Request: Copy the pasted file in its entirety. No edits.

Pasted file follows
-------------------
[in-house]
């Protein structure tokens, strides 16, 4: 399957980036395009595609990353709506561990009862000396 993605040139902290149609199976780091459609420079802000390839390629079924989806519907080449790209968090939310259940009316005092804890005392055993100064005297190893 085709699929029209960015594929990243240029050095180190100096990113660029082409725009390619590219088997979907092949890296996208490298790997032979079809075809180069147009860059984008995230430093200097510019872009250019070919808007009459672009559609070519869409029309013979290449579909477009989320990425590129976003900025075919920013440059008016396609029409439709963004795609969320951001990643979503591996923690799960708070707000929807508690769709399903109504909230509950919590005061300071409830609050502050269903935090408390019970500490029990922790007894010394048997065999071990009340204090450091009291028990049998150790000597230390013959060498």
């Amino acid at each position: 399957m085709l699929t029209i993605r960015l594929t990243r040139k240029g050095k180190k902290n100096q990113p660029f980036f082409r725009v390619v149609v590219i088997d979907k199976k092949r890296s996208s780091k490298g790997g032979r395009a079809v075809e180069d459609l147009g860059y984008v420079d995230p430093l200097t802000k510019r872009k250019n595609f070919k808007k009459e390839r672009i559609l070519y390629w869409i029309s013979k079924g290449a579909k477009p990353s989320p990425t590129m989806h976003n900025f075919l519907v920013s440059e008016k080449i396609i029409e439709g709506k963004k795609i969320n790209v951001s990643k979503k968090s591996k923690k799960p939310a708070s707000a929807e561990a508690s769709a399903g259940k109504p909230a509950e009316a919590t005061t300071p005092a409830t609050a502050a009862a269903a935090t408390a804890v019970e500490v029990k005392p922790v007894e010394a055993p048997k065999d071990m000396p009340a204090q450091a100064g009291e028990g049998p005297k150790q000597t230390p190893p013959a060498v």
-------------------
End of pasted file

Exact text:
[in-house]
């Protein structure tokens, strides 16, 4: 399957980036395009595609990353709506561990009862000396 993605040139902290149609199976780091459609420079802000390839390629079924989806519907080449790209968090939310259940009316005092804890005392055993100064005297190893 085709699929029209960015594929990243240029050095180190100096990113660029082409725009390619590219088997979907092949890296996208490298790997032979079809075809180069147009860059984008995230430093200097510019872009250019070919808007009459672009559609070519869409029309013979290449579909477009989320990425590129976003900025075919920013440059008016396609029409439709963004795609969320951001990643979503591996923690799960708070707000929807508690769709399903109504909230509950919590005061300071409830609050502050269903935090408390019970500490029990922790007894010394048997065999071990009340204090450091009291028990049998150790000597230390013959060498």
């Amino acid at each position: 399957m085709l699929t029209i993605r960015l594929t990243r040139k240029g050095k180190k902290n100096q990113p660029f980036f082409r725009v390619v149609v590219i088997d979907k199976k092949r890296s996208s780091k490298g790997g032979r395009a079809v075809e180069d459609l147009g860059y984008v420079d995230p430093l200097t802000k510019r872009k250019n595609f070919k808007k009459e390839r672009i559609l070519y390629w869409i029309s013979k079924g290449a579909k477009p990353s989320p990425t590129m989806h976003n900025f075919l519907v920013s440059e008016k080449i396609i029409e439709g709506k963004k795609i969320n790209v951001s990643k979503k968090s591996k923690k799960p939310a708070s707000a929807e561990a508690s769709a399903g259940k109504p909230a509950e009316a919590t005061t300071p005092a409830t609050a502050a009862a269903a935090t408390a804890v019970e500490v029990k005392p922790v007894e010394a055993p048997k065999d071990m000396p009340a204090q450091a100064g009291e028990g049998p005297k150790q000597t230390p190893p013959a060498v």